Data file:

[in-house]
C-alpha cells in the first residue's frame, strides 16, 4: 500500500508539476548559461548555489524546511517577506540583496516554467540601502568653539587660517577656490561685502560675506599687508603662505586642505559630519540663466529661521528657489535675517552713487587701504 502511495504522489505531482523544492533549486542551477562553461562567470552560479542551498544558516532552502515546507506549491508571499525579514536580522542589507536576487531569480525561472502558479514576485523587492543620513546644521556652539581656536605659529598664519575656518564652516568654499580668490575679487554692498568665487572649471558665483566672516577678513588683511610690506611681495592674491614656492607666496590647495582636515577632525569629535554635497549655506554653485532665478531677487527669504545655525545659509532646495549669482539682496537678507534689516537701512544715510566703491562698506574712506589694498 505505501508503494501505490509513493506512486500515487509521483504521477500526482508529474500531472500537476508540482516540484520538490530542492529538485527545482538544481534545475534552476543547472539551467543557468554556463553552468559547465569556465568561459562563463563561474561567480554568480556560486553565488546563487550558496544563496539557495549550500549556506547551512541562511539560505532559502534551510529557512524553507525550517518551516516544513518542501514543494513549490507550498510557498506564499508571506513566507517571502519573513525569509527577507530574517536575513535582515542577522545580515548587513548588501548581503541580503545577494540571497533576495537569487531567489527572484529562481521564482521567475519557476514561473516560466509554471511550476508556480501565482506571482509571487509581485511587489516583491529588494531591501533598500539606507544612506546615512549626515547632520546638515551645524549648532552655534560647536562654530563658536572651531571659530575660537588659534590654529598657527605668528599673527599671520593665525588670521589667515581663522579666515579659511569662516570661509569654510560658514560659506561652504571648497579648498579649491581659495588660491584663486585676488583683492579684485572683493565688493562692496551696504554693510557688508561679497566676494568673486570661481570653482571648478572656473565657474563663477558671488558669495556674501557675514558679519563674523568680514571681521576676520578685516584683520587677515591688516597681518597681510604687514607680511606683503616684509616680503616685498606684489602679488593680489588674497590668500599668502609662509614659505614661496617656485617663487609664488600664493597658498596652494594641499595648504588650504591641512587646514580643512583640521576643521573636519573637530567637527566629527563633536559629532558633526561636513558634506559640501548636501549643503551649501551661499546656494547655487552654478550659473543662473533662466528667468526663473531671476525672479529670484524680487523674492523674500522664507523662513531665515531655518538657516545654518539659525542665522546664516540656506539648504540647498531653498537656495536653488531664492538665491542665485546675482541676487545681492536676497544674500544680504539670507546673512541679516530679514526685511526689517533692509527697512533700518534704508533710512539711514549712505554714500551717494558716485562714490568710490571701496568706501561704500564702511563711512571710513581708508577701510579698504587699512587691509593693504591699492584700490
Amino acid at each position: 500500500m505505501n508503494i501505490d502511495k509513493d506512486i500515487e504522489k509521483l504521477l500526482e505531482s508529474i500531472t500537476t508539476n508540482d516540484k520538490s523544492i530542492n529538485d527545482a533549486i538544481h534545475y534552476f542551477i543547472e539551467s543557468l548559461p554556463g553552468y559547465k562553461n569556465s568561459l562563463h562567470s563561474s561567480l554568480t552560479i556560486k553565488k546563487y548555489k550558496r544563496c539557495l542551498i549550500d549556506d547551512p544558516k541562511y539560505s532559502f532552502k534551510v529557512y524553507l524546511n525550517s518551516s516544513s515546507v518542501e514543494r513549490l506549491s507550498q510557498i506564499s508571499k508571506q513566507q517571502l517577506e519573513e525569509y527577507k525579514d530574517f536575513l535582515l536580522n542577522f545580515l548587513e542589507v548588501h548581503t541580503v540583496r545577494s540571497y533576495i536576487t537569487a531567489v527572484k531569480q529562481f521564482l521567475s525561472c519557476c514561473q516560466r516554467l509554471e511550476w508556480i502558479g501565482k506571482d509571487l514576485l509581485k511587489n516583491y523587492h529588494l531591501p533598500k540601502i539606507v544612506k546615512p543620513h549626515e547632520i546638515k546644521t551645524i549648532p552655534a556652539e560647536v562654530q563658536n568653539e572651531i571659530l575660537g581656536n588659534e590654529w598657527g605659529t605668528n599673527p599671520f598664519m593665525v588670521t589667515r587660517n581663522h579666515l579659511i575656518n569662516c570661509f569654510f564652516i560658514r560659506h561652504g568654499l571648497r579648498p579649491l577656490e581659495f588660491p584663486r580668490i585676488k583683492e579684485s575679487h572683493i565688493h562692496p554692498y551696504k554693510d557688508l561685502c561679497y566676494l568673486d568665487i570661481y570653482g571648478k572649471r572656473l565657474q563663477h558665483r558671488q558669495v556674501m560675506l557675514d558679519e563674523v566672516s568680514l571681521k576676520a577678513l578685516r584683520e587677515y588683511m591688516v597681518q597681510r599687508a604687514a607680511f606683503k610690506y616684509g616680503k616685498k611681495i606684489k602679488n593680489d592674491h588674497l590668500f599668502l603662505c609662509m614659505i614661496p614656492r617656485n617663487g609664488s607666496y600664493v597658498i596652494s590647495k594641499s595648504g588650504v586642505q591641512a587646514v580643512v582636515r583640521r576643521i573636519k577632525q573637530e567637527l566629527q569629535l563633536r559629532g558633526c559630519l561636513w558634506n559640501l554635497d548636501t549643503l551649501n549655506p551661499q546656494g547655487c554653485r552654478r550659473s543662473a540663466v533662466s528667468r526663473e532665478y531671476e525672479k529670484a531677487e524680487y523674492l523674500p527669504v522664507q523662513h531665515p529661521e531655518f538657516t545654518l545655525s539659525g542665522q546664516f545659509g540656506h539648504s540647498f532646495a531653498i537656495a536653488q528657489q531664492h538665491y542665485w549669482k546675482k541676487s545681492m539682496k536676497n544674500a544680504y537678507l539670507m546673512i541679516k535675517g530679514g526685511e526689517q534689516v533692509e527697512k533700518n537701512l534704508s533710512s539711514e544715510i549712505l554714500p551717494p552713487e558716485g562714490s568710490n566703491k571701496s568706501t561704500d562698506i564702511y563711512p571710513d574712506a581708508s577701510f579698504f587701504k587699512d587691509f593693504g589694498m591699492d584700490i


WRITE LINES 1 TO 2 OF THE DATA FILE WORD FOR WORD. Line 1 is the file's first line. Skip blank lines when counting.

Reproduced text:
[in-house]
C-alpha cells in the first residue's frame, strides 16, 4: 500500500508539476548559461548555489524546511517577506540583496516554467540601502568653539587660517577656490561685502560675506599687508603662505586642505559630519540663466529661521528657489535675517552713487587701504 502511495504522489505531482523544492533549486542551477562553461562567470552560479542551498544558516532552502515546507506549491508571499525579514536580522542589507536576487531569480525561472502558479514576485523587492543620513546644521556652539581656536605659529598664519575656518564652516568654499580668490575679487554692498568665487572649471558665483566672516577678513588683511610690506611681495592674491614656492607666496590647495582636515577632525569629535554635497549655506554653485532665478531677487527669504545655525545659509532646495549669482539682496537678507534689516537701512544715510566703491562698506574712506589694498 505505501508503494501505490509513493506512486500515487509521483504521477500526482508529474500531472500537476508540482516540484520538490530542492529538485527545482538544481534545475534552476543547472539551467543557468554556463553552468559547465569556465568561459562563463563561474561567480554568480556560486553565488546563487550558496544563496539557495549550500549556506547551512541562511539560505532559502534551510529557512524553507525550517518551516516544513518542501514543494513549490507550498510557498506564499508571506513566507517571502519573513525569509527577507530574517536575513535582515542577522545580515548587513548588501548581503541580503545577494540571497533576495537569487531567489527572484529562481521564482521567475519557476514561473516560466509554471511550476508556480501565482506571482509571487509581485511587489516583491529588494531591501533598500539606507544612506546615512549626515547632520546638515551645524549648532552655534560647536562654530563658536572651531571659530575660537588659534590654529598657527605668528599673527599671520593665525588670521589667515581663522579666515579659511569662516570661509569654510560658514560659506561652504571648497579648498579649491581659495588660491584663486585676488583683492579684485572683493565688493562692496551696504554693510557688508561679497566676494568673486570661481570653482571648478572656473565657474563663477558671488558669495556674501557675514558679519563674523568680514571681521576676520578685516584683520587677515591688516597681518597681510604687514607680511606683503616684509616680503616685498606684489602679488593680489588674497590668500599668502609662509614659505614661496617656485617663487609664488600664493597658498596652494594641499595648504588650504591641512587646514580643512583640521576643521573636519573637530567637527566629527563633536559629532558633526561636513558634506559640501548636501549643503551649501551661499546656494547655487552654478550659473543662473533662466528667468526663473531671476525672479529670484524680487523674492523674500522664507523662513531665515531655518538657516545654518539659525542665522546664516540656506539648504540647498531653498537656495536653488531664492538665491542665485546675482541676487545681492536676497544674500544680504539670507546673512541679516530679514526685511526689517533692509527697512533700518534704508533710512539711514549712505554714500551717494558716485562714490568710490571701496568706501561704500564702511563711512571710513581708508577701510579698504587699512587691509593693504591699492584700490